Mock Trial Competes at Regional Competition
Innocent or guilty?
Out of three MHS Mock Trial teams, one team pondered over this question as they competed at Regionals.
Teams of seven members competed against each other at the Regional competition in both prosecution and defense, which took place on March 12 and March 14. Although MHS will not be advancing to State, they were 1 out of 16 teams to make it to and compete at Regionals.
Andrew Ogden, junior, said Mock Trial gives students the opportunity to be creative, tell stories and have fun while competing. Ogden said the varsity team this year is very strong and experienced.
“A lot of people may think to act really strict in a courtroom, but it’s more of like how you would act and be calm towards your grandma,” Ogden said. “The atmosphere is a lot more fun than any other speaking event I’ve done at our school.”
At Regionals, they were presented with a case that centered around a movie props manager who handed an actor a gun with real bullets for a shooting scene. Ogden said the defense is arguing the manager didn’t have a motive, while the prosecution is proving that the manager demonstrated obsessive traits towards one of the celebrities.
Zara Abbassi, senior, said the team met and over-analyzed each other’s arguments in order to thoroughly prepare.
“We’re a lot more critical with each other because it’s all about thinking of what the other side may say,” Abbassi said.
Abbassi said one factor that helped contribute to their successes this year is the system of three MHS Mock Trial teams, which allowed for the teams to collaborate.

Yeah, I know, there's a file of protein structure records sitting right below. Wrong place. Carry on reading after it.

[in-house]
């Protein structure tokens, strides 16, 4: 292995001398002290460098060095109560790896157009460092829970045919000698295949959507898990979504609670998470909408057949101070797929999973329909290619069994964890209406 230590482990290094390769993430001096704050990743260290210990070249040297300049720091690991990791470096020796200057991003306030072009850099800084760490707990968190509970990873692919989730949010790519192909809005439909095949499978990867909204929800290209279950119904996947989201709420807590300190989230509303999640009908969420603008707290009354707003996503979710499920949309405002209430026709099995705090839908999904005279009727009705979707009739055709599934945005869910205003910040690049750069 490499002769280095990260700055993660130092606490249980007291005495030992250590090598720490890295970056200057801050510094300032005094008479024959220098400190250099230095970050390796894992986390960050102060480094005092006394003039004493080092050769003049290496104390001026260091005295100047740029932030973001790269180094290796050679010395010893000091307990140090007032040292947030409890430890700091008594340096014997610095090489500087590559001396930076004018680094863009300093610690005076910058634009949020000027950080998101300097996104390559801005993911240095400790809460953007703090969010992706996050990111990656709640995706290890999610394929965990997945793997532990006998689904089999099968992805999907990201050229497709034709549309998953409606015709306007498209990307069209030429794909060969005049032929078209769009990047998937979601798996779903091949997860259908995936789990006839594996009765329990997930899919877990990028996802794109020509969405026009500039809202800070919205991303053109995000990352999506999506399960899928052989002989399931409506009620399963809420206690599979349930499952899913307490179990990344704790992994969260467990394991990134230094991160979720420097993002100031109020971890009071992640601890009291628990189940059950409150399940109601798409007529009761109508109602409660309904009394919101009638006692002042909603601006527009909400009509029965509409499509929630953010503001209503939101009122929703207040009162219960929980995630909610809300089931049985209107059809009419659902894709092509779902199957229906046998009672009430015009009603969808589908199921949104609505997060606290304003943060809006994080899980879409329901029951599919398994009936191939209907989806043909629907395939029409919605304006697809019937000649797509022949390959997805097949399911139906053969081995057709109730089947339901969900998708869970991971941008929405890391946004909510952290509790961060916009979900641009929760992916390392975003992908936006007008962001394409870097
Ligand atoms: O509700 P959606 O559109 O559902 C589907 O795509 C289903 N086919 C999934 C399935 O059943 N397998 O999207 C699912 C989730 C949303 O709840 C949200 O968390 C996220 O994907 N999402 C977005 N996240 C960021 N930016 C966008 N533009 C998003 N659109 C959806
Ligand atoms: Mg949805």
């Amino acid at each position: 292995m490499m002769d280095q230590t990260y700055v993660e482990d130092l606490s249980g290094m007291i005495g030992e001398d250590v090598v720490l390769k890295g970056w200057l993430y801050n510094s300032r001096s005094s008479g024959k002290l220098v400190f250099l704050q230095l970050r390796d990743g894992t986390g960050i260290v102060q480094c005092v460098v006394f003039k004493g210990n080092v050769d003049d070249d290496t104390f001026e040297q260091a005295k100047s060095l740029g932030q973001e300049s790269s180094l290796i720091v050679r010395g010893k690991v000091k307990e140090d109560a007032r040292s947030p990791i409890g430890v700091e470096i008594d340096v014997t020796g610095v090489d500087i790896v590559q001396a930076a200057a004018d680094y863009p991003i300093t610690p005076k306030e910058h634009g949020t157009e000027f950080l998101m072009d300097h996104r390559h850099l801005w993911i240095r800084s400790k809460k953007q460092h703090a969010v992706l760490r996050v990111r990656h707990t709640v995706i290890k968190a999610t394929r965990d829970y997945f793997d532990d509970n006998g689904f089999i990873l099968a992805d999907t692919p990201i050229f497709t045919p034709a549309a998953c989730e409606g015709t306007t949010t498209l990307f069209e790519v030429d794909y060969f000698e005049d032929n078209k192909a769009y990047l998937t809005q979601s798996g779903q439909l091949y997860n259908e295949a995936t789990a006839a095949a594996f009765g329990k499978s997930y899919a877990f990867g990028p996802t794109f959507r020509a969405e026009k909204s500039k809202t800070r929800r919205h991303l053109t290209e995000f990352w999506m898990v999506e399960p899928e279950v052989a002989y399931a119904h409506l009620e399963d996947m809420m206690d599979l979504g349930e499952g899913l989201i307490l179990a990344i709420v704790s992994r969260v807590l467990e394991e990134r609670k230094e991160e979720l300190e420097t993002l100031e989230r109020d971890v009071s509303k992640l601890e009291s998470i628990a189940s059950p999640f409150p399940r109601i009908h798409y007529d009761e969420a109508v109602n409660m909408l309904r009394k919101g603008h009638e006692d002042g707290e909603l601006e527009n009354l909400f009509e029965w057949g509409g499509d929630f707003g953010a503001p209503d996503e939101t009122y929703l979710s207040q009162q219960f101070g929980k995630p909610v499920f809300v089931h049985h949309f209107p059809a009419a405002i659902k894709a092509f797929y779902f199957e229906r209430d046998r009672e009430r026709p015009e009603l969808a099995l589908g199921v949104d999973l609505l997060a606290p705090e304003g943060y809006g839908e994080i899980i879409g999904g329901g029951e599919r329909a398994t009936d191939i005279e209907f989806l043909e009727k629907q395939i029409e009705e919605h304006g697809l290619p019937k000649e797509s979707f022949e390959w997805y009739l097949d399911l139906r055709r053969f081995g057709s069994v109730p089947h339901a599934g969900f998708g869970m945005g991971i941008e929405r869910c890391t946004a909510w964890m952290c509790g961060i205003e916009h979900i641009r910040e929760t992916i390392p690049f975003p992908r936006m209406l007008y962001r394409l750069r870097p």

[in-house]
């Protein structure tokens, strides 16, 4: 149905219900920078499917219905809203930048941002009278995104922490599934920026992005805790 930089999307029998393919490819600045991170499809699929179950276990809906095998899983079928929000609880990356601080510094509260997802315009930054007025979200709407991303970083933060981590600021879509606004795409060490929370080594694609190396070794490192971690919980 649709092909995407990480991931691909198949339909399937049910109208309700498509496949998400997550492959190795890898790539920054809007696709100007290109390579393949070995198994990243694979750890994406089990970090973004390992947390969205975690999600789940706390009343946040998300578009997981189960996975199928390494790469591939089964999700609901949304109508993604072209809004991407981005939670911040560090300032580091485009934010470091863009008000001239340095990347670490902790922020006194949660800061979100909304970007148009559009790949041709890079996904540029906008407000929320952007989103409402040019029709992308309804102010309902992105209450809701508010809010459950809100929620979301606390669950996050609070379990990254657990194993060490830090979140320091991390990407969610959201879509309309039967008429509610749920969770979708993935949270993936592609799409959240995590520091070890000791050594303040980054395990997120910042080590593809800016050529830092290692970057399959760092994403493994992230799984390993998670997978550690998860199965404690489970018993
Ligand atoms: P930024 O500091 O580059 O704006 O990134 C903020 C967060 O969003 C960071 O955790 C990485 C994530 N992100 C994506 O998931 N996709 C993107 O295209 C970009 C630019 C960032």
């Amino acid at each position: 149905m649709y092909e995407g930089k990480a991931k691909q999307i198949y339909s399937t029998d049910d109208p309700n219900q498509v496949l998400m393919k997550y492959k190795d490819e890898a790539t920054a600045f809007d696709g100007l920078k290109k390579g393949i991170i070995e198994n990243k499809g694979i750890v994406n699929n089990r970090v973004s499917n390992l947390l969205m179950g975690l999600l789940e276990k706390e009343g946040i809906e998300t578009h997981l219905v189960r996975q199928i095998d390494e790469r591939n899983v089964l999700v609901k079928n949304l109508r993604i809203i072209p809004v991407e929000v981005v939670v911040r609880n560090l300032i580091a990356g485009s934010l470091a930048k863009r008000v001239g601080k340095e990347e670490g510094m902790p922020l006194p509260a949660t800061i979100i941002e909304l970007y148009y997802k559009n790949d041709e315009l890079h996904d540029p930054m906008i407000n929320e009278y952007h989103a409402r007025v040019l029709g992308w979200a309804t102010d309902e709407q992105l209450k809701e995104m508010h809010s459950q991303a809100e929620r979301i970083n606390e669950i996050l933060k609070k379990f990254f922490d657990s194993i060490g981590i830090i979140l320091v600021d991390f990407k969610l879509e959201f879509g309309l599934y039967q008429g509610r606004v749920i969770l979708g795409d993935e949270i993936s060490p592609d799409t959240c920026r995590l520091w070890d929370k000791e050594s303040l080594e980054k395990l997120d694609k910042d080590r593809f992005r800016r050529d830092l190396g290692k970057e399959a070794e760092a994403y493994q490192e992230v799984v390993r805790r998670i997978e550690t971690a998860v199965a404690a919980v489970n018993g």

“We were all able to help each other,” Abbassi said. “If one team was prosecution for the competition and the other was defense, then we could work together to get ready for the next trial.”
Abbassi enjoys competing in Mock Trial because it has allowed her to learn how the justice system works. She is interested in attending law school in the future and has gained exposure to the field through Mock Trial.
“I really like being in the courtroom and being able to analyze a case from different perspectives,” Abbassi said. “It’s also really fun to be cross-examined and it makes you think on your feet.”
Thomas Puetz, Mock Trial sponsor, said the access to technology through Chromebooks and the Google Team Drive has maximized both the teams’ efficiency and has helped contribute to their successes thus far.
“I am able to go in and make suggestions on a line of questioning for students as they prepare,” Puetz said. “It’s been a game changer.”
This year, Puetz said the team has had great cohesion. He said students in both the roles of witnesses and lawyers have stepped up their game and have shown impressive growth.
“Our team presidents have done a fantastic job of keeping our teams organized and focused,” Puetz said. “I am very proud of everyone.”
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Kailin Zhang, junior, is the Associate Editor for the Messenger. She is the co-president of FBLA and runs track. She enjoys shopping and traveling.